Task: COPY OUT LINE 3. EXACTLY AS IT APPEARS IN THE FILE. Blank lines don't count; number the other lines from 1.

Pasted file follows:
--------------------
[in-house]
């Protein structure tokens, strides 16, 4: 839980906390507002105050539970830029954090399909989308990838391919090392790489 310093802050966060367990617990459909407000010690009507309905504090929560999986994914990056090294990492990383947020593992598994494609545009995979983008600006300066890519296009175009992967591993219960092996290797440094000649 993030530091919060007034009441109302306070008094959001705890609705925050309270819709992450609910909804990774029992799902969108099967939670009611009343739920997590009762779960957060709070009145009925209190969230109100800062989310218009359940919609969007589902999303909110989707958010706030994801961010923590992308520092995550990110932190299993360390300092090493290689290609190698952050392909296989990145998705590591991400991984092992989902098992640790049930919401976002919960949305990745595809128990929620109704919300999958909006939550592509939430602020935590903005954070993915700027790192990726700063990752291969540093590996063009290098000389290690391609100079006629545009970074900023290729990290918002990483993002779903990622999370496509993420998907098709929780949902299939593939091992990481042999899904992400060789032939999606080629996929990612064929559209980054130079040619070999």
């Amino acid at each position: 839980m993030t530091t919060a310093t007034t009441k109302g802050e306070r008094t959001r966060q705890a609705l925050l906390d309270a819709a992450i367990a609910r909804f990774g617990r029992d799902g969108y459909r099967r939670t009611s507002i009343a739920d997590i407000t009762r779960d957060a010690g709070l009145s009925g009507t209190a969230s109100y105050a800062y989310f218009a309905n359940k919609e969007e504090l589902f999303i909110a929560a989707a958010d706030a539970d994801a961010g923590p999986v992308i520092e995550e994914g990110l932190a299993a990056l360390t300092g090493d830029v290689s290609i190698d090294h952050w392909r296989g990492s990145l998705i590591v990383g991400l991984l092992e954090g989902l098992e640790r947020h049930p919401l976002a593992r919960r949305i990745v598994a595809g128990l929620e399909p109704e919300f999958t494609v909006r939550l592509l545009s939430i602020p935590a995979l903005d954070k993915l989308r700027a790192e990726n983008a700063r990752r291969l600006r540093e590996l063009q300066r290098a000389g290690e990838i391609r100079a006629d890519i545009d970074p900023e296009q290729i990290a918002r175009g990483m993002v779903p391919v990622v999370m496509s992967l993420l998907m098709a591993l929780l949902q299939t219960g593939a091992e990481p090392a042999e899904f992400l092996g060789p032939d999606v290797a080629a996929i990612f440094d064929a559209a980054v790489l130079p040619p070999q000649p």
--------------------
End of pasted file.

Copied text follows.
């Amino acid at each position: 839980m993030t530091t919060a310093t007034t009441k109302g802050e306070r008094t959001r966060q705890a609705l925050l906390d309270a819709a992450i367990a609910r909804f990774g617990r029992d799902g969108y459909r099967r939670t009611s507002i009343a739920d997590i407000t009762r779960d957060a010690g709070l009145s009925g009507t209190a969230s109100y105050a800062y989310f218009a309905n359940k919609e969007e504090l589902f999303i909110a929560a989707a958010d706030a539970d994801a961010g923590p999986v992308i520092e995550e994914g990110l932190a299993a990056l360390t300092g090493d830029v290689s290609i190698d090294h952050w392909r296989g990492s990145l998705i590591v990383g991400l991984l092992e954090g989902l098992e640790r947020h049930p919401l976002a593992r919960r949305i990745v598994a595809g128990l929620e399909p109704e919300f999958t494609v909006r939550l592509l545009s939430i602020p935590a995979l903005d954070k993915l989308r700027a790192e990726n983008a700063r990752r291969l600006r540093e590996l063009q300066r290098a000389g290690e990838i391609r100079a006629d890519i545009d970074p900023e296009q290729i990290a918002r175009g990483m993002v779903p391919v990622v999370m496509s992967l993420l998907m098709a591993l929780l949902q299939t219960g593939a091992e990481p090392a042999e899904f992400l092996g060789p032939d999606v290797a080629a996929i990612f440094d064929a559209a980054v790489l130079p040619p070999q000649p």